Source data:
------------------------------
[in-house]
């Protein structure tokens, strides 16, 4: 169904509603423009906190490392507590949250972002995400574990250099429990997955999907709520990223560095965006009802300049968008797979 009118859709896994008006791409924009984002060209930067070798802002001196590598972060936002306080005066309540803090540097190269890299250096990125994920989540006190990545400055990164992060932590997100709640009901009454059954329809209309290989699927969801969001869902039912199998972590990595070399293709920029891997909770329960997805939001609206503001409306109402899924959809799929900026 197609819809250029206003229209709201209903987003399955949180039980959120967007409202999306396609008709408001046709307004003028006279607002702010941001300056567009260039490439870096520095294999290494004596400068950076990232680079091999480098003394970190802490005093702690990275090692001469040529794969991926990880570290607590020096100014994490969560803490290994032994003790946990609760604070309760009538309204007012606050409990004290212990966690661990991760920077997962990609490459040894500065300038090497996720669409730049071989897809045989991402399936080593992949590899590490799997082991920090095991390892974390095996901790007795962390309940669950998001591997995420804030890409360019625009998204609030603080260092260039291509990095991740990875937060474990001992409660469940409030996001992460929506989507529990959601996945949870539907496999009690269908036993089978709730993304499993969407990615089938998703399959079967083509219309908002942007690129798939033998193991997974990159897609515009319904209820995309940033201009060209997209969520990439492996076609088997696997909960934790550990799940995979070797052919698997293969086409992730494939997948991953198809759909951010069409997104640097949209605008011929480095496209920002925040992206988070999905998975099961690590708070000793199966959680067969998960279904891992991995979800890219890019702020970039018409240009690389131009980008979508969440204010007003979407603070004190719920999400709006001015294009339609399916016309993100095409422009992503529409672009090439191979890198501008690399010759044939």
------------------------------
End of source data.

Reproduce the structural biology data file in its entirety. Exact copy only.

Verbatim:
[in-house]
């Protein structure tokens, strides 16, 4: 169904509603423009906190490392507590949250972002995400574990250099429990997955999907709520990223560095965006009802300049968008797979 009118859709896994008006791409924009984002060209930067070798802002001196590598972060936002306080005066309540803090540097190269890299250096990125994920989540006190990545400055990164992060932590997100709640009901009454059954329809209309290989699927969801969001869902039912199998972590990595070399293709920029891997909770329960997805939001609206503001409306109402899924959809799929900026 197609819809250029206003229209709201209903987003399955949180039980959120967007409202999306396609008709408001046709307004003028006279607002702010941001300056567009260039490439870096520095294999290494004596400068950076990232680079091999480098003394970190802490005093702690990275090692001469040529794969991926990880570290607590020096100014994490969560803490290994032994003790946990609760604070309760009538309204007012606050409990004290212990966690661990991760920077997962990609490459040894500065300038090497996720669409730049071989897809045989991402399936080593992949590899590490799997082991920090095991390892974390095996901790007795962390309940669950998001591997995420804030890409360019625009998204609030603080260092260039291509990095991740990875937060474990001992409660469940409030996001992460929506989507529990959601996945949870539907496999009690269908036993089978709730993304499993969407990615089938998703399959079967083509219309908002942007690129798939033998193991997974990159897609515009319904209820995309940033201009060209997209969520990439492996076609088997696997909960934790550990799940995979070797052919698997293969086409992730494939997948991953198809759909951010069409997104640097949209605008011929480095496209920002925040992206988070999905998975099961690590708070000793199966959680067969998960279904891992991995979800890219890019702020970039018409240009690389131009980008979508969440204010007003979407603070004190719920999400709006001015294009339609399916016309993100095409422009992503529409672009090439191979890198501008690399010759044939």